I picked up Mark Manson’s “Models: Attract Women Through Honesty” because I was intrigued by the title and because I am at a time in my life where I’d like to meet more interesting women. It did not disappoint. The book was insightful, and, like other compelling reads, it pushes me to look hard at myself and how I’ve been living my life, this time particularly on the subject of women. The concepts of neediness and vulnerability are, for me, the main takeaways.
Here are just a few of the noteworthy lines from the book:
In our post-industrial, post-feminist world, we lack a clear model of what an attractive man is. Centuries ago, a man’s role and duty was power and protection. Decades ago, it was to provide. But now? We’re not quite sure. We are either the first or second generation of men to grow up without a clear definition of our social roles, and without a model of what it is to be strong and attractive men.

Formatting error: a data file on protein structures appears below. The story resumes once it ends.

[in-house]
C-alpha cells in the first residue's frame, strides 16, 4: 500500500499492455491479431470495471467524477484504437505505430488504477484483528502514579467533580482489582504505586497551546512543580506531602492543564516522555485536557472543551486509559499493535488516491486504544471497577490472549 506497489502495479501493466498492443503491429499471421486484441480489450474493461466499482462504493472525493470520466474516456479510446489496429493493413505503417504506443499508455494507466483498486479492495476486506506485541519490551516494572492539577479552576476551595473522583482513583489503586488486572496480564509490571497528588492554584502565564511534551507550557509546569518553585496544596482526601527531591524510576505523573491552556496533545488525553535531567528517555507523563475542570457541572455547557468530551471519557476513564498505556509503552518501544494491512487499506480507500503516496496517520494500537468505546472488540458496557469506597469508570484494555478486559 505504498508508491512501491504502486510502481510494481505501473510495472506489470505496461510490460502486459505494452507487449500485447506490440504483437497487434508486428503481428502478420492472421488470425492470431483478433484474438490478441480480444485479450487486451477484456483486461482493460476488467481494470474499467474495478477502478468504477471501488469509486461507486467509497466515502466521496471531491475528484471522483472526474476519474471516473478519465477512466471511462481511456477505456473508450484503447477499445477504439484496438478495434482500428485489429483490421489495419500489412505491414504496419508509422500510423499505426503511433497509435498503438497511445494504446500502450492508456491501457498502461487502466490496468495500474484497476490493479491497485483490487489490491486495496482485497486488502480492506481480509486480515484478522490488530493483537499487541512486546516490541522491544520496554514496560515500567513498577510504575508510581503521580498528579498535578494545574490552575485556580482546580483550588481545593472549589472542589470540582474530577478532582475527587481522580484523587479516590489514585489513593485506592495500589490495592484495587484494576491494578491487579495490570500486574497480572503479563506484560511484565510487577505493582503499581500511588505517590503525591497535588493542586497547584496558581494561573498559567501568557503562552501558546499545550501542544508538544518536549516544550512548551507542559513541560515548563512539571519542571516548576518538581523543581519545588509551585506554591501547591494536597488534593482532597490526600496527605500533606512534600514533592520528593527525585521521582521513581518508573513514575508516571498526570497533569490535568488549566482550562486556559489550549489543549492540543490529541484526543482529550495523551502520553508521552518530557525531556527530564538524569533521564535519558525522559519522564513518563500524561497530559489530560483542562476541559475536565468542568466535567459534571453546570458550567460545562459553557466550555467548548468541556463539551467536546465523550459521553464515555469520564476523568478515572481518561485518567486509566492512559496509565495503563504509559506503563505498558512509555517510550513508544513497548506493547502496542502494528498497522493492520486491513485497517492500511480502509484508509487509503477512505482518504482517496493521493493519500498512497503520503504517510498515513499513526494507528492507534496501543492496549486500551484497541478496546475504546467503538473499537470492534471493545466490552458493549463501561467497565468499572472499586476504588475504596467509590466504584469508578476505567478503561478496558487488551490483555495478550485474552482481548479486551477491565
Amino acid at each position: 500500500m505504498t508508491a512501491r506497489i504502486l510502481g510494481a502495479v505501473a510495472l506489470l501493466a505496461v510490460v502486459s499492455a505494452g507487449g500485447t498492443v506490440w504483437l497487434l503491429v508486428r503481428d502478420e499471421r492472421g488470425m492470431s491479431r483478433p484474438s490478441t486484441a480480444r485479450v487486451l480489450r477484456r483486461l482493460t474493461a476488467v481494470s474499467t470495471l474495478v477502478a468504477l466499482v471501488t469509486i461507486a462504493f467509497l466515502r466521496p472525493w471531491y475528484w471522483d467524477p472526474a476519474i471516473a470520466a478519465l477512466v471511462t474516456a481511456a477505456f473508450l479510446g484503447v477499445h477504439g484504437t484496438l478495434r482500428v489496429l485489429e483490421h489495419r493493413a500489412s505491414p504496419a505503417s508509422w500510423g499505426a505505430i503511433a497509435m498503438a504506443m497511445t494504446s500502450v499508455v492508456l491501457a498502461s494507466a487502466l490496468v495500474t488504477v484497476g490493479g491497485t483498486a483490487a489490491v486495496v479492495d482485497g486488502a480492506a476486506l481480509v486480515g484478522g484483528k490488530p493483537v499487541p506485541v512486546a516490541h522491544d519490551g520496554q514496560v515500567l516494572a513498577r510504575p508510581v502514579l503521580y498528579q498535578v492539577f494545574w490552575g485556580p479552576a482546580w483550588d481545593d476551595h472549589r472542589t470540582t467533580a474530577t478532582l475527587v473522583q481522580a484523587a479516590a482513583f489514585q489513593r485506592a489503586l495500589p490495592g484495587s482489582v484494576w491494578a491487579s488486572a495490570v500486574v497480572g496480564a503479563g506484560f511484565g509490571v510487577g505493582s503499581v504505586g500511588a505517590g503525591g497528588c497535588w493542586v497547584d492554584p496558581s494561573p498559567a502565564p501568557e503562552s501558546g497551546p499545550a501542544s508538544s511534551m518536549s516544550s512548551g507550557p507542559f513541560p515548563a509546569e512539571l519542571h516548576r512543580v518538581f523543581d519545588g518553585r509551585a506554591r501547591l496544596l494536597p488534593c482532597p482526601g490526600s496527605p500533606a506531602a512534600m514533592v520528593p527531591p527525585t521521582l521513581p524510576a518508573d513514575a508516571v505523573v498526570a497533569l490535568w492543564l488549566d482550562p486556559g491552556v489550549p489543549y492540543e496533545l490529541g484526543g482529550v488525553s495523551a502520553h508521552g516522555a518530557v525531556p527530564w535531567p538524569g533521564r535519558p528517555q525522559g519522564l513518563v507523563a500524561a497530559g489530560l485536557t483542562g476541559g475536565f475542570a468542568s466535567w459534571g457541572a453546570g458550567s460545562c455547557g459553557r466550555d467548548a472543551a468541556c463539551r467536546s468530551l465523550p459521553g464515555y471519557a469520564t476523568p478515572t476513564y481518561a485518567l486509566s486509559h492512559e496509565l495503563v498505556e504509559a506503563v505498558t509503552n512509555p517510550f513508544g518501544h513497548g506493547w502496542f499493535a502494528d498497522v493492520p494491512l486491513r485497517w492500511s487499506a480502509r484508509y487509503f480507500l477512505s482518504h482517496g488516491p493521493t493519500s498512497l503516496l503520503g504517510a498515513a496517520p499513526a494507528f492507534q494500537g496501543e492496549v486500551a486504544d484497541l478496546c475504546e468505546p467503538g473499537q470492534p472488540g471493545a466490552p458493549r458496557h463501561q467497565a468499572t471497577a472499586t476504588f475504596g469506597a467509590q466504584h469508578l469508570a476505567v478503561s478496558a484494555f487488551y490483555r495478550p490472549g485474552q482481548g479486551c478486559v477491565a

Seduction is an interplay of emotions. Your movement or lack of movement reflects and alters emotions, not the words. Words are the side-effect. Sex is the side-effect. The game is emotions, emotions through movement.
- In surveys among literally tens of thousands of women, across all cultures, ethnicities, age groups, and socio-economic standing, and even time periods, there’s one universal quality in men that they all find desirable: social status and access to resources. The amount in which they desire it varies from culture to culture and from age group to age group, but the desire for it is universal.
- Social status is determined by how you behave around other people, how other people behave around you, and how you treat yourself.
Female arousal is somewhat narcissistic in nature. Women are turned on by being wanted, by being desired. The more physical assertiveness you pursue a woman with, the more aroused she becomes — sometimes even if she wasn’t interested in you to begin with.
How attractive a man is is inversely proportional to how emotionally needy he is. The more emotionally needy he is in his life, the less attractive he is and vice-versa. Neediness is defined by being more highly invested in other people’s perceptions of you than your perception of yourself.